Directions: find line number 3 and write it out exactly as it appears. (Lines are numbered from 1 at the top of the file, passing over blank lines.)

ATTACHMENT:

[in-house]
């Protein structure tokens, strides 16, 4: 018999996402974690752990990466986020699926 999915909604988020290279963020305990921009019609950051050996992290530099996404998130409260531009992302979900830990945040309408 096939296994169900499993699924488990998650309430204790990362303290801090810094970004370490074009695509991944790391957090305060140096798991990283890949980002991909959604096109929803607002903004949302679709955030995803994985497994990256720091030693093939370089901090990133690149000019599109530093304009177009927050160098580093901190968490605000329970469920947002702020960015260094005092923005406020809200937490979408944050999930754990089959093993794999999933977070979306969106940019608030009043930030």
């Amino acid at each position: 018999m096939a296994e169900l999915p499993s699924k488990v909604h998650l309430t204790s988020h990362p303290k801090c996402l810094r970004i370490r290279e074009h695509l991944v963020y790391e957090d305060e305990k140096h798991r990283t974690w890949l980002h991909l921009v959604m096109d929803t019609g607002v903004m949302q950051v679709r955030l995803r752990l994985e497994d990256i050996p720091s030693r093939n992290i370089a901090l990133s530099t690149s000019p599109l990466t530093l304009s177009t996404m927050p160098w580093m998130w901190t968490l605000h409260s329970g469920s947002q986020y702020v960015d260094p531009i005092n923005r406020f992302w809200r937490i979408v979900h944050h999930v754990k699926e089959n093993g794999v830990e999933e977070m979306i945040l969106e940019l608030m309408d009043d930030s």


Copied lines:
């Amino acid at each position: 018999m096939a296994e169900l999915p499993s699924k488990v909604h998650l309430t204790s988020h990362p303290k801090c996402l810094r970004i370490r290279e074009h695509l991944v963020y790391e957090d305060e305990k140096h798991r990283t974690w890949l980002h991909l921009v959604m096109d929803t019609g607002v903004m949302q950051v679709r955030l995803r752990l994985e497994d990256i050996p720091s030693r093939n992290i370089a901090l990133s530099t690149s000019p599109l990466t530093l304009s177009t996404m927050p160098w580093m998130w901190t968490l605000h409260s329970g469920s947002q986020y702020v960015d260094p531009i005092n923005r406020f992302w809200r937490i979408v979900h944050h999930v754990k699926e089959n093993g794999v830990e999933e977070m979306i945040l969106e940019l608030m309408d009043d930030s």